The future of Northerly Island seems promising, but definitely uncertain. We've spent a lot of time on Sloopin discussing the various proposals put forth to transform this prime real estate into something more functional for the community. The most recent we just posted about in February.
But we most likely wouldn't be having these conversations if Mayor Richard M. Daley didn't order bulldozers out to the island to destroy the Meigs Field airstrip ten years ago.
The Tribune recently had a great article talking about the past, the present and the future of the high-profile "island". For people who don't know the history or need a refresher, it's definitely worth a read. The act by Da Mayor was infamous and is a very prominent example of the old school "Chicago Way".
Regardless how you feel about this move, we can only move forward. And the Tribune provides the current state of an ambitious plan to completely transform the island (see image below from the Tribune). While this transformation will happen over various periods, supposedly some of the changes are happening soon:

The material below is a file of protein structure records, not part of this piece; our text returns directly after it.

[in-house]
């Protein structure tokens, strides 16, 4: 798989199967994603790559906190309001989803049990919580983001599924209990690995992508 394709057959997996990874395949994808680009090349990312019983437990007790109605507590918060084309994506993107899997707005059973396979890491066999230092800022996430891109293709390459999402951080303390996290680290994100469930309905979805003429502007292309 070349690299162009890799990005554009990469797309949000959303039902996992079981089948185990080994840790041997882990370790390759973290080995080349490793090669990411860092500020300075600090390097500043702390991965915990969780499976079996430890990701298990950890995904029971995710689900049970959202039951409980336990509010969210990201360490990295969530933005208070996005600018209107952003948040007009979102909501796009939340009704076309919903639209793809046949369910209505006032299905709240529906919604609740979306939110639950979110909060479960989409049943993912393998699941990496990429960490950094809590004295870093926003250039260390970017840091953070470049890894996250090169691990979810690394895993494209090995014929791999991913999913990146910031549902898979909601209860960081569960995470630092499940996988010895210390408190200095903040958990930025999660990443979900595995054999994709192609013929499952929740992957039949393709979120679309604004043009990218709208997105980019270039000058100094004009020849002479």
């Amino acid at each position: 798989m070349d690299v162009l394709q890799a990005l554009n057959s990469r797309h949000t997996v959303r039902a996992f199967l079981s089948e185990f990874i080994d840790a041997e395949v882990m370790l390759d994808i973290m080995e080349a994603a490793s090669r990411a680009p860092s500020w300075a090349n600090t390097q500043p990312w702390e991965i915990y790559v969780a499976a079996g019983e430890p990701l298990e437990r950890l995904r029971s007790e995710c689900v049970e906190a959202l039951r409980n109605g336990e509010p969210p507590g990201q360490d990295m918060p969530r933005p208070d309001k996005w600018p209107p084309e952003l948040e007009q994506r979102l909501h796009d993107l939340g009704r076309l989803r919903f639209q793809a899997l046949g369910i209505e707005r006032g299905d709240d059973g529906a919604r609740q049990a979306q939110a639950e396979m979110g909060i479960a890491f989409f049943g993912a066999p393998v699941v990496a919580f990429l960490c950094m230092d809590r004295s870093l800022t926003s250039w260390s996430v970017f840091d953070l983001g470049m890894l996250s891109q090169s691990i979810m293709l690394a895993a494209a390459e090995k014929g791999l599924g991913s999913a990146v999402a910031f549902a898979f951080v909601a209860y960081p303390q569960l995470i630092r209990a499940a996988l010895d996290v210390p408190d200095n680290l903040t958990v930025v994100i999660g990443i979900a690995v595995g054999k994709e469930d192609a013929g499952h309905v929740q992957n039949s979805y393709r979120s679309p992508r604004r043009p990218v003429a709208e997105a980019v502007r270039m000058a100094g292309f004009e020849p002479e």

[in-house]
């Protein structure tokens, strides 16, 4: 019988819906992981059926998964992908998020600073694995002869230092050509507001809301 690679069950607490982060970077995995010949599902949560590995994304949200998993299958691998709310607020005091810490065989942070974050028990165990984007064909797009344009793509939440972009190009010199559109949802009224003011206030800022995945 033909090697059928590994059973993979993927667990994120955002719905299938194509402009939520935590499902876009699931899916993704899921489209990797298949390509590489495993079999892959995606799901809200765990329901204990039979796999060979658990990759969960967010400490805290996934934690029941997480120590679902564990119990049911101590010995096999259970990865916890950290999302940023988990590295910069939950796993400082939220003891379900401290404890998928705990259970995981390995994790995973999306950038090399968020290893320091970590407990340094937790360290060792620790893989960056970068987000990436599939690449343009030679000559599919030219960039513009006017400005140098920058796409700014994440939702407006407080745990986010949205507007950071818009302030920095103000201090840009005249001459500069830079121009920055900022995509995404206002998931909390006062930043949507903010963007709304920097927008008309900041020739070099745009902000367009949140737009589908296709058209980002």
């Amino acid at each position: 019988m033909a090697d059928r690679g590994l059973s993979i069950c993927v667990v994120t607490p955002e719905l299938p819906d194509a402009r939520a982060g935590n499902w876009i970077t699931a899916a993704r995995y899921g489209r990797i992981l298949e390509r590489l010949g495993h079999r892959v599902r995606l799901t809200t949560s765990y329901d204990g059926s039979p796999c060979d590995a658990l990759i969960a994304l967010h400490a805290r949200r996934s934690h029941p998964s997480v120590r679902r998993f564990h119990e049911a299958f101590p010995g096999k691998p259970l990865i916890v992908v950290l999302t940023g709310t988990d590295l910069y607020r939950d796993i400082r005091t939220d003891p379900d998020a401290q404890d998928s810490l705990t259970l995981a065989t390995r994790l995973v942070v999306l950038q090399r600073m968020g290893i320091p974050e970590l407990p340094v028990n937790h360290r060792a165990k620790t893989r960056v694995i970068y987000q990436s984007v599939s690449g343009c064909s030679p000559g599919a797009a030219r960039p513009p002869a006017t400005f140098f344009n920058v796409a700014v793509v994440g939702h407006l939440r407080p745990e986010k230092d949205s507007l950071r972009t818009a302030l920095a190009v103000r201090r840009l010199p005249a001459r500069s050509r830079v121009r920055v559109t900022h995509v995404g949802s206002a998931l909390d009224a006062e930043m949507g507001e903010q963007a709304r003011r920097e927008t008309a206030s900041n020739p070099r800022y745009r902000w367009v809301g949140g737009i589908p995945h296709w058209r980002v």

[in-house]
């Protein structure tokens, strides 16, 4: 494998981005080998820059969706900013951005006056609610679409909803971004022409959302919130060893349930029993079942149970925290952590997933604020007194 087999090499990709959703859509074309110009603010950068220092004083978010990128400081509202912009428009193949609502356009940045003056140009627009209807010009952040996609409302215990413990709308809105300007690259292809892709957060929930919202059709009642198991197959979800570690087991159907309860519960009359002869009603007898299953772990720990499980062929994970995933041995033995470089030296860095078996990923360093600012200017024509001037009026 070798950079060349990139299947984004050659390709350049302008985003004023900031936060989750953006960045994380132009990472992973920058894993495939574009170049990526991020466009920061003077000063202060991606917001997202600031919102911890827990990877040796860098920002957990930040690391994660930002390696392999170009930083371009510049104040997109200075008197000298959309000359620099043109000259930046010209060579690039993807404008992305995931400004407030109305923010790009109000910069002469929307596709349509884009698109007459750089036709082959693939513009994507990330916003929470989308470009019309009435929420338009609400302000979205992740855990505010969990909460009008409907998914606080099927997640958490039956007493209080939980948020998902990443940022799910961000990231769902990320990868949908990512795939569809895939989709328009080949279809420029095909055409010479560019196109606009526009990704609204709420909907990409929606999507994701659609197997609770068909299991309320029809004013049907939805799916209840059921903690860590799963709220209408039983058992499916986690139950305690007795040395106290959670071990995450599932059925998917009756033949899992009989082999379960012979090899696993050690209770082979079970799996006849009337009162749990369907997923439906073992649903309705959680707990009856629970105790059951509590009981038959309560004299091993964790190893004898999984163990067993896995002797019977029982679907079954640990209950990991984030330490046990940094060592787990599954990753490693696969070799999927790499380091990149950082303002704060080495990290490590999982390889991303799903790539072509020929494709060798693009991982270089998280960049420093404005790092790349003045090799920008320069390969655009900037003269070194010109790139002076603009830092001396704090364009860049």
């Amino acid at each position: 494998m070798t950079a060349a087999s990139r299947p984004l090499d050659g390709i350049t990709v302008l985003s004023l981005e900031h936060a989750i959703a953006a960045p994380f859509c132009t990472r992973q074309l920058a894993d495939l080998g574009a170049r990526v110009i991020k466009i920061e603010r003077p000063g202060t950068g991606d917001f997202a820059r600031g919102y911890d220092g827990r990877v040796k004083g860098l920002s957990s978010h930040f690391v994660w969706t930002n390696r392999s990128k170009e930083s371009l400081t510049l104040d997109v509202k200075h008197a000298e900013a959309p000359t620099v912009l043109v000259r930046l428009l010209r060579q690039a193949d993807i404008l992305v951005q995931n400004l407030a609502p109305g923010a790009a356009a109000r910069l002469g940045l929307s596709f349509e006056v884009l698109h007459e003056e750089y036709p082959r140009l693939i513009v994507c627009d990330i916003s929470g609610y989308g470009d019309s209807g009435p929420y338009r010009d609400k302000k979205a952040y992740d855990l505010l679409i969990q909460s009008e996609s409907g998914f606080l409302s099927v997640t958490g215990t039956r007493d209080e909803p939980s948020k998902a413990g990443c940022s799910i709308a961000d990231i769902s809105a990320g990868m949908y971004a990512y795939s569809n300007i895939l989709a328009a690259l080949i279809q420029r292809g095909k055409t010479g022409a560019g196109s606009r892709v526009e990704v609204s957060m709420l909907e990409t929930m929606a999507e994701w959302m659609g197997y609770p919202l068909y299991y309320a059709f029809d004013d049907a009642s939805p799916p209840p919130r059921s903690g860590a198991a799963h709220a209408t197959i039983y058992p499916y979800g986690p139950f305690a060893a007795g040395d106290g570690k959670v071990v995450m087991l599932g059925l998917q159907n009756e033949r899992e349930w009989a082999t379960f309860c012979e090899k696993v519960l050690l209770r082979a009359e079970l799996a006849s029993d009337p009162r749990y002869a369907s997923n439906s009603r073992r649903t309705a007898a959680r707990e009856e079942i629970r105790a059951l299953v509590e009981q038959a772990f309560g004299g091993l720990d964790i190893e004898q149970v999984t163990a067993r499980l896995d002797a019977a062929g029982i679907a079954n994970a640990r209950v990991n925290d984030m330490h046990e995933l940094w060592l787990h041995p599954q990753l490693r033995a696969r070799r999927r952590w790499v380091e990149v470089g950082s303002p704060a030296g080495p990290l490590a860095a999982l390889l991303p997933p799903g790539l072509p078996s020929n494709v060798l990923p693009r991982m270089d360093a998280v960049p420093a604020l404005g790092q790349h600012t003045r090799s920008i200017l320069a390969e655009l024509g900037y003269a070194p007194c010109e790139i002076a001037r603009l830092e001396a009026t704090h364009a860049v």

Completing the plan will likely take many years and cost tens of millions of dollars. The Park District doesn't even have a ballpark estimate of the total cost, Biagi said.
But the Army Corps of Engineers will break ground on the wilderness portion of the project in the coming weeks, officials said.
"This is a plan that inherits 100 years worth of thinking, and we're actually building it this year," Biagi said. "It's amazing, as a civic achievement, in a town where we do care about planning."
The corps will pay $5 million of the $7.7 million cost of building the ecosystems on the southern portion of the site. The Park District will provide the rest from funds saved from concert proceeds. Construction is expected to take about a year, and the corps will maintain the nature preserve for five years, Biagi said.
Also under way is a renovation of Charter One Pavilion. The lakefront concert venue will expand from nearly 5 acres to nearly 7 acres, with an additional 6 acres of lawn area, officials said. An additional 600 fixed seats will be added to the existing 8,000, and 22,000 lawn seats will bring the venue's total capacity to more than 30,000, officials said. Live Nation, the entertainment company that puts on the concerts, will pay the $3 million cost of the renovation. The new setup will be used for shows this summer.